94 COMMENTS

  1. The Lord’s only excuse is She doesn’t exist. That’s Voltaire updated for the modern world. Thanks for the domestic tip though. Much appreciated.

  2. Hi,

    How do you clean the bottoms of ceramic pans. I cook on low heat but yet the pans take on a burnt
    look with stains difficult to remove.

    What do you recommend?

    Jo

  3. Tried everything out there and more – but what really did it was CLR – Just a little and the bottom of my pans showed a huge difference – escellent product

  4. Used oven cleaner and it worked really well. I saw Barkeepers Friend at Walmart and will get that for sure so I can use that quickly.

  5. For the pan that you bought at the thrift store that you were unable to clean with the Bar Keeper’s Friend;

    Try Oven Cleaner – It may do the trick.

  6. The peroxide paste comment is useful. I think what ever you apply you should consider hitting the base of the pan first. Obviously be careful when cleaning but the heat supports the seperation of the burnt in carbon by a fair percentage.

  7. Bar Keeper’s Friend is also the best thing for cleaning soap scum from shower doors.

    You can get it at hardware stores, Walmart, and grocery stores, including Piggly Wiggly. There is a list of sellers on the Bar Keeper’s Friend website.

    • Don, I LOVE that you use peroxide and baking soda. I read that it would get baked on grease off of cookie sheets. Worked like a charm.

      I also use it on great dishes before regular wash of soap and water. I have a problem now that I’m hoping you can help me with.

      I put some peroxide and baking soda on my dishes and before I could scrub and rinse I was called away for a family emergency. I didn’t get back for a few days. After wipe, rinse, and normal wash routine I still have a greasy film on the dishes that just won’t come off.

      Any suggestions would be much appreciated. Thanks in advance.
      Tonya

    • While living in Germany, we had most of our kitchen ware (pots, pans) with copper bottoms. Vinegar and salt usually worked like a charm to get them gleaming brightly again! First, I poured on straight vinegar, then sprinkled salt (coarser works better) all over it, took a rough cloth (not metal pad!) and scrubbed where necessary (much of it brightened immediately).

  8. I was surprise as how easy they cleaned, especially with the baking soda which is not expensive. I am retired and my wife is not so I do the cleaning.

  9. I need help! On the bottom of a stainless steel fry pan fabric stuck to it. Food burned in pan, I removed from stove and put the hot pan on a dish drying pad. I can not remove the fabric burned onto the pan. Any suggestions? Your video is excellent. I will try bar keepers friend.

  10. I cook and bake like the time, so I have a lot of opportunities for failures 😉. I use Barkeepers Friend and white vinegar (for its acidity) together. When washing dishes that cannot go in the dishwasher, I sprinkle Barkeepers Friend and spritz some white vinegar that I keep in a spray bottle in or on the pan. I scrub it with a non-scratch pad, then let it sit while I wash the other dishes. By the time I get to the pans, they come out clean and shiny. Test it to see if it works any better than your method. I’ll be interested in the results.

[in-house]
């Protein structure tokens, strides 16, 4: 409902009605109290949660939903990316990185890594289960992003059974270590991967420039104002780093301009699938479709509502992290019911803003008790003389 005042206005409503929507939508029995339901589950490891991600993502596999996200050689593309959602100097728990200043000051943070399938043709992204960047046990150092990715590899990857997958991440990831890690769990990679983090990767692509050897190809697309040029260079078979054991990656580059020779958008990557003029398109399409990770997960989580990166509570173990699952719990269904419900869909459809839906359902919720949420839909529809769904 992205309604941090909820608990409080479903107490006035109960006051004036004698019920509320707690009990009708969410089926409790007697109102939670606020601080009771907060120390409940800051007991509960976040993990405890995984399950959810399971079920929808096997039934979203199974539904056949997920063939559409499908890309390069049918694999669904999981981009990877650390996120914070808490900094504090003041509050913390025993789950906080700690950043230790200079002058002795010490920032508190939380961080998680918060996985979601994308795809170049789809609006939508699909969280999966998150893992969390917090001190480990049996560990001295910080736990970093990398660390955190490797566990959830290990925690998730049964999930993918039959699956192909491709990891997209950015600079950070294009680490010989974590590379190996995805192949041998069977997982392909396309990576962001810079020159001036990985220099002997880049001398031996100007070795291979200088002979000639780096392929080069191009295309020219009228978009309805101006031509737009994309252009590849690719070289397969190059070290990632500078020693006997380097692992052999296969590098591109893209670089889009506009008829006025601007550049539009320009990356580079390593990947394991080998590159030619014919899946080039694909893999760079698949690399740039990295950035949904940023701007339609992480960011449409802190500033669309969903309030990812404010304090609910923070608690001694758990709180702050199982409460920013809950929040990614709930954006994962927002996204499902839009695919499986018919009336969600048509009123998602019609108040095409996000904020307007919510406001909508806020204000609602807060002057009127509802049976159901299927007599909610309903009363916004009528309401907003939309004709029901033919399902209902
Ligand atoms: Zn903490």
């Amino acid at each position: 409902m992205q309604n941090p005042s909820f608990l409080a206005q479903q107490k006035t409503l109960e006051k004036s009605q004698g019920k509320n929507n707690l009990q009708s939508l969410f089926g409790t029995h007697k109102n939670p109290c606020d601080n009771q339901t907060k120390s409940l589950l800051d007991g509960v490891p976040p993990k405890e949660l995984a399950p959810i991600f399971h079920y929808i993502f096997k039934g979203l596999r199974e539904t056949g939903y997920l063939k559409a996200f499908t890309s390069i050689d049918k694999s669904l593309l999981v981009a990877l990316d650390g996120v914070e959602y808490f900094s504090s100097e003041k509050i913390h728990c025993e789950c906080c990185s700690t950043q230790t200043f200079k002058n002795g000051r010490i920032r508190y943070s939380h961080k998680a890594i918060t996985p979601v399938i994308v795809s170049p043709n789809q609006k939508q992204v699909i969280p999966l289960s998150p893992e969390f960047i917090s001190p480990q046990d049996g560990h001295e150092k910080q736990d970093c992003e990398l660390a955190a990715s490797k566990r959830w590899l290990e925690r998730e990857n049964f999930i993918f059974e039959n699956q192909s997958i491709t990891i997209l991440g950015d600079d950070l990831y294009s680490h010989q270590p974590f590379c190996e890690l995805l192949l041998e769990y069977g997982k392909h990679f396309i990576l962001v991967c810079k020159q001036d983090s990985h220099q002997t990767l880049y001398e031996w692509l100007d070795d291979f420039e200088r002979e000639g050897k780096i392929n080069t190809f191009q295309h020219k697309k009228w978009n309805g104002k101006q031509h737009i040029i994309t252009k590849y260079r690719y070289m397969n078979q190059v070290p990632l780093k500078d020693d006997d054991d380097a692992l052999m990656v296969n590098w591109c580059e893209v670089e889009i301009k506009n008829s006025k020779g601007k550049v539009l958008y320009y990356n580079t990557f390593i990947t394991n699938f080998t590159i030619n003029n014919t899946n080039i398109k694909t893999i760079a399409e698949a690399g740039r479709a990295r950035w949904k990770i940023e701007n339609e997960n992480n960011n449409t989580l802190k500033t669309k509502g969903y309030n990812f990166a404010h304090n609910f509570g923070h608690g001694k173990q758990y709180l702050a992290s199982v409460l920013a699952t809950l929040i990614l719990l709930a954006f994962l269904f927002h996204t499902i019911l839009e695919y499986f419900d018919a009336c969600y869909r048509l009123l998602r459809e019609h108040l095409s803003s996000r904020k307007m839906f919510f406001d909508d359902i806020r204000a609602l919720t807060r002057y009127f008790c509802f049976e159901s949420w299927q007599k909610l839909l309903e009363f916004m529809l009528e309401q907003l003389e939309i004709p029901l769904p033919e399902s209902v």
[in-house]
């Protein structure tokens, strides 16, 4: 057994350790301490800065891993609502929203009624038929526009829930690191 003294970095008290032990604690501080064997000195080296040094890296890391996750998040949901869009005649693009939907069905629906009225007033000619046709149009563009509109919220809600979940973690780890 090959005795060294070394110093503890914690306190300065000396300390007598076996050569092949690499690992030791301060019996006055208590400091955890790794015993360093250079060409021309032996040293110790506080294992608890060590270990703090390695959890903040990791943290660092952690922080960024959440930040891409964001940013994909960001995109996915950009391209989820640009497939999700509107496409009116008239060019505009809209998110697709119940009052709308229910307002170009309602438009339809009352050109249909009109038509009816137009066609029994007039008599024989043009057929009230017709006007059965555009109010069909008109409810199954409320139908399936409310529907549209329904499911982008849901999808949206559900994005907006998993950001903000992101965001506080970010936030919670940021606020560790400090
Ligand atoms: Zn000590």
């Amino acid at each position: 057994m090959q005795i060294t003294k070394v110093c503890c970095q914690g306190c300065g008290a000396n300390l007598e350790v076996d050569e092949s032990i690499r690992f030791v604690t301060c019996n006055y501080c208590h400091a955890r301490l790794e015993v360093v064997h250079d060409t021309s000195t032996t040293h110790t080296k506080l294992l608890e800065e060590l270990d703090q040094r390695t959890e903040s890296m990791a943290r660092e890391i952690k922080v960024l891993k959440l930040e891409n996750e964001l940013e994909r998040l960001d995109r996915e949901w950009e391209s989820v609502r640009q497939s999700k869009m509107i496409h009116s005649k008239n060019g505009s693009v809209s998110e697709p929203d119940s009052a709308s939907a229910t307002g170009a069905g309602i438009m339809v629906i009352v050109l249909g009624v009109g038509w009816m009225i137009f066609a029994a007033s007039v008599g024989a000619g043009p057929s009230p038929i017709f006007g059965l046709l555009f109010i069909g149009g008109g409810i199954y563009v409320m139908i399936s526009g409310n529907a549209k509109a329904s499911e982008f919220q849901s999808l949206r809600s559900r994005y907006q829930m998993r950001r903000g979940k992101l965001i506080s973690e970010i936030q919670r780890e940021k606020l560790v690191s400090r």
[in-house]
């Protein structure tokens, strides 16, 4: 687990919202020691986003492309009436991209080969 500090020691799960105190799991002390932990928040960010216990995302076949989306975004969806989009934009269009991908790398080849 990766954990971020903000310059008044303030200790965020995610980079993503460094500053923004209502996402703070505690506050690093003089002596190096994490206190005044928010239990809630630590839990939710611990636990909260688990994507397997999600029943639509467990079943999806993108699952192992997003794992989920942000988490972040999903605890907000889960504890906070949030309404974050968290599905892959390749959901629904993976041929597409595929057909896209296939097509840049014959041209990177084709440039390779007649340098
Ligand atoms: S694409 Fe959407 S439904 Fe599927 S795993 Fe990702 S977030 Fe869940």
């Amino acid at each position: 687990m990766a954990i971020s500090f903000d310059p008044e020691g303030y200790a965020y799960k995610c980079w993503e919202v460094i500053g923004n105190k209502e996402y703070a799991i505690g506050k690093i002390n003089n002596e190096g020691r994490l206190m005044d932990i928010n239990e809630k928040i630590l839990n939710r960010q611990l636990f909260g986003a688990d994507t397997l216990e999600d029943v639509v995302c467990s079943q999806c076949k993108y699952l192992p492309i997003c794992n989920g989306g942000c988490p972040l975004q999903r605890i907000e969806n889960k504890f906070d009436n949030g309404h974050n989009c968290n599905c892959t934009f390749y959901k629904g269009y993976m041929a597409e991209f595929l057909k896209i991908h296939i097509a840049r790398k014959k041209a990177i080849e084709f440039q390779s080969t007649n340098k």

11. I have use oven cleaner on the bottom of my pots and pans for years. It was the fast and easiest way to clean. Yes over the years I started getting pot holes on the bottoms. So I am going to try the the barkeepers friend if I can find it in a store. Thank you for the tips.

  12. Very helpful. As far as buying pans from thrift stores and cleaning them, I just soak pans in really hot water and bar keepers friend. Bar keepers friend is my saving grace.

  13. How do you clean the bottom of Calaphon (Sp?) and brass? I could have sworn that ketsup was good for brass, but i am uncertain. PLEASE help! the Calaphon is new and wasnt cheap! lol

  14. Glad you tried Bar Keeper’s Friend. I’ve used it for years and think it’s one of the best cleaners. It doesn’t scratch surfaces so we use it on lots of things including our stainless steel kitchen sink. Another old product we have used is Bon Ami; when cleanser is on my list I buy whichever is in the store I visit.

    Love all your videos!

  15. I would love to see more possible ways to use barkeeper’s friend! I’m thinking about purchasing it, but I only ave a small space, therefore I want to limit myself to things I can use for multiple cleaning tasks 🙂

  16. Hey Melissa, long time watcher, first time poster 🙂 I heard that ketchup works better on copper bottom pots and pans, not so well on stainless. I wonder if its an ‘old wives tale’? I myself dont have copper anymore cuz of the upkeep, or would try it myself! Thank you for you inspiration and whit!

  17. Yes! I would LOVE more videos on Bar Keeper’s Friend, as I just recently purchased it for the first time in my life. We’ve been told the liquid Bar Keeper’s Friend works on mineral deposits (from water) on Quartz Countertops. We’ve tried this & so far success. But I worry that it’s too abrasive???

  18. LOVED YOUR VIDEO, BUT YOU FAILED TO TELL US WHERE TO BUY “BAR KEEPERS FRIEND”, I OWNED A BAR AND NEVER EVEN HEARD OF IT. THANK YOU FOR YOUR RESPONSE.